IOC to safeguard boxing at Tokyo Olympics - but suspend governing body

The International Olympic Committee announced the safeguarding of boxing at next year's Tokyo Games but its executive board has recommended the suspension of the International Boxing Association.

AIBA, the governing body which presides over amateur boxing, has been banned from helping to organise the sport's participation in the Japanese capital following an inquiry committee report.

A task force chaired by International Gymnastics Federation President Morinari Watanabe will instead "ensure the delivery" of boxing's involvement in the Olympics, including qualifying competitions to run from next January to May.

IOC president Thomas Bach said in a statement on www.olympic.org: "Today's decision was taken in the interest of the athletes and the sport of boxing.

"We want to ensure that the athletes can live their dream and participate in the Olympic Games Tokyo 2020 while drawing the necessary consequences for AIBA following the recommendations of the Inquiry Committee.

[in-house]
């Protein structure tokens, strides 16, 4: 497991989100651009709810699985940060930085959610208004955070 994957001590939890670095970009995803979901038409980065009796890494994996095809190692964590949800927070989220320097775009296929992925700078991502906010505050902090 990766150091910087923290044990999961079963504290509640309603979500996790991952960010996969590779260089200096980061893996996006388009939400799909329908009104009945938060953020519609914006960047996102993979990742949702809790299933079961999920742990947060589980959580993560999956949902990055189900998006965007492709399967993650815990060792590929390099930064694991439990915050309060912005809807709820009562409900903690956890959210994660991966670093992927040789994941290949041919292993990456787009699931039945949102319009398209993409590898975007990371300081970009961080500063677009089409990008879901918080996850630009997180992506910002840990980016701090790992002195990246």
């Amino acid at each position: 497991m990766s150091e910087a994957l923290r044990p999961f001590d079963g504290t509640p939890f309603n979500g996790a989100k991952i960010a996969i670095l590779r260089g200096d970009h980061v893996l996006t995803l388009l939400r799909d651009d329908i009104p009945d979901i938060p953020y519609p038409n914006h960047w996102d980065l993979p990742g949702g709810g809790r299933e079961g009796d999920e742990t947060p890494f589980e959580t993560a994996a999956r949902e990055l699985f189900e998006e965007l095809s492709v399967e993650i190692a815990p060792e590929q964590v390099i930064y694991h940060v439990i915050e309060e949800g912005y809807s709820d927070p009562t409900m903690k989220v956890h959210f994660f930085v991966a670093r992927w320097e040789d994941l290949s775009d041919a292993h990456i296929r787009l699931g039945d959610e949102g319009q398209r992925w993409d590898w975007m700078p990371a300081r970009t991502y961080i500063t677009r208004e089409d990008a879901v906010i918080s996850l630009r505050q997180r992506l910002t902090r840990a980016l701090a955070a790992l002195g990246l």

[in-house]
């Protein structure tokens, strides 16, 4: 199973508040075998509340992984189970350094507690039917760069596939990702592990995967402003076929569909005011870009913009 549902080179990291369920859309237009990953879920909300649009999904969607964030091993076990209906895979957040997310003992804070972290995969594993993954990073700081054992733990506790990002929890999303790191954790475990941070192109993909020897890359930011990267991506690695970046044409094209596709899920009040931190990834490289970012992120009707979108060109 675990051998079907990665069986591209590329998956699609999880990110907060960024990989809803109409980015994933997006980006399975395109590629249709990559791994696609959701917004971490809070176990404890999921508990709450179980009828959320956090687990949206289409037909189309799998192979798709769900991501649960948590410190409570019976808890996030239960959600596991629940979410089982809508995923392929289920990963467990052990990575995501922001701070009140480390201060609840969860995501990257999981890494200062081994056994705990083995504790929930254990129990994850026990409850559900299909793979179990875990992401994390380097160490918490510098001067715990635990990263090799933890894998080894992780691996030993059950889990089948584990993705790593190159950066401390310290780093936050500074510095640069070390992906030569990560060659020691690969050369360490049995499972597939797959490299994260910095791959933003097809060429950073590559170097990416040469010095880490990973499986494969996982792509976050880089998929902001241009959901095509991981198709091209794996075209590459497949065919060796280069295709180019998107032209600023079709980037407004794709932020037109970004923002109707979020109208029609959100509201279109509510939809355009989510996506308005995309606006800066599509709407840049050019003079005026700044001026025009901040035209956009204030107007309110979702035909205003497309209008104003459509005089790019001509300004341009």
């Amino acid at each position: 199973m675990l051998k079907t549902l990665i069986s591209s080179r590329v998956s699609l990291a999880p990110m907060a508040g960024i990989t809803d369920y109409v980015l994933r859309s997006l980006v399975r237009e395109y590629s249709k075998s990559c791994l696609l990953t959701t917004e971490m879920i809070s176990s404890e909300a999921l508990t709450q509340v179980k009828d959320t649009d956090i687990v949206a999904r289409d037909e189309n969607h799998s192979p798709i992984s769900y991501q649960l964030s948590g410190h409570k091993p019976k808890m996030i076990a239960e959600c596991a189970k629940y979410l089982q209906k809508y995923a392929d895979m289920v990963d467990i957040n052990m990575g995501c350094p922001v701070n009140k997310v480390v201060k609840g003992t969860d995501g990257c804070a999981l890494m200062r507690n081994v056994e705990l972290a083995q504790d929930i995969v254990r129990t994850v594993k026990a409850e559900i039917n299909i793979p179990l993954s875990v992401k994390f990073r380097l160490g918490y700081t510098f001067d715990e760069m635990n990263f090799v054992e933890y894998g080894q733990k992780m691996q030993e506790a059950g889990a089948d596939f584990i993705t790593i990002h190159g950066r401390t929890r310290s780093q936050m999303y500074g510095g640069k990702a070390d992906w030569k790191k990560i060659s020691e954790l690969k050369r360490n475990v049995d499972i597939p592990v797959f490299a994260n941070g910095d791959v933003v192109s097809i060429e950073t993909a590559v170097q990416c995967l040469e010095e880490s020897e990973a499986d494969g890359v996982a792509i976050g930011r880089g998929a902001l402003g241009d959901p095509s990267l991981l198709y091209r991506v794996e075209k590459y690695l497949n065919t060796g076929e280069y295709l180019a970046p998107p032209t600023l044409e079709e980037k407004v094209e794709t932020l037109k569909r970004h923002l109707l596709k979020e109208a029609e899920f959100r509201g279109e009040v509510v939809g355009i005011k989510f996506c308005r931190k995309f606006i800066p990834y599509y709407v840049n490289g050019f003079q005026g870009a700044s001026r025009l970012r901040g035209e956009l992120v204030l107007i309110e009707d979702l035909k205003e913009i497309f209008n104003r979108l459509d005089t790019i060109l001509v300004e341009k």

"At the same time, we offer a pathway back to lifting the suspension, but there needs to be further fundamental change."

Formed in 1946, AIBA has come under increasing scrutiny in recent years about its finances, governance and refereeing standards, but its relationship with the IOC reached crisis point when it elected Gafur Rakhimov as president last November.

The Uzbek businessman was named interim president in January, having previously been a vice-president, but he has also been on a United States Treasury Department sanctions list since 2012 for alleged involvement with a global crime network.

Despite his repeated denials of any links to organised crime, the IOC sent several strong hints to AIBA that there would be grave consequences if it left Rakhimov in charge but that failed to prevent his election.

An IOC statement added: "The Inquiry Committee was set up by the IOC EB on 30 November 2018 due to the ongoing seriousness of the issues in the areas of finance, governance, ethics and refereeing and judging.

"Those areas of concern were already identified in 2017 and closely monitored. Since then there has been a lack of satisfactory progress.

"The status of AIBA's full recognition will in principle be reviewed after Tokyo 2020."

PA

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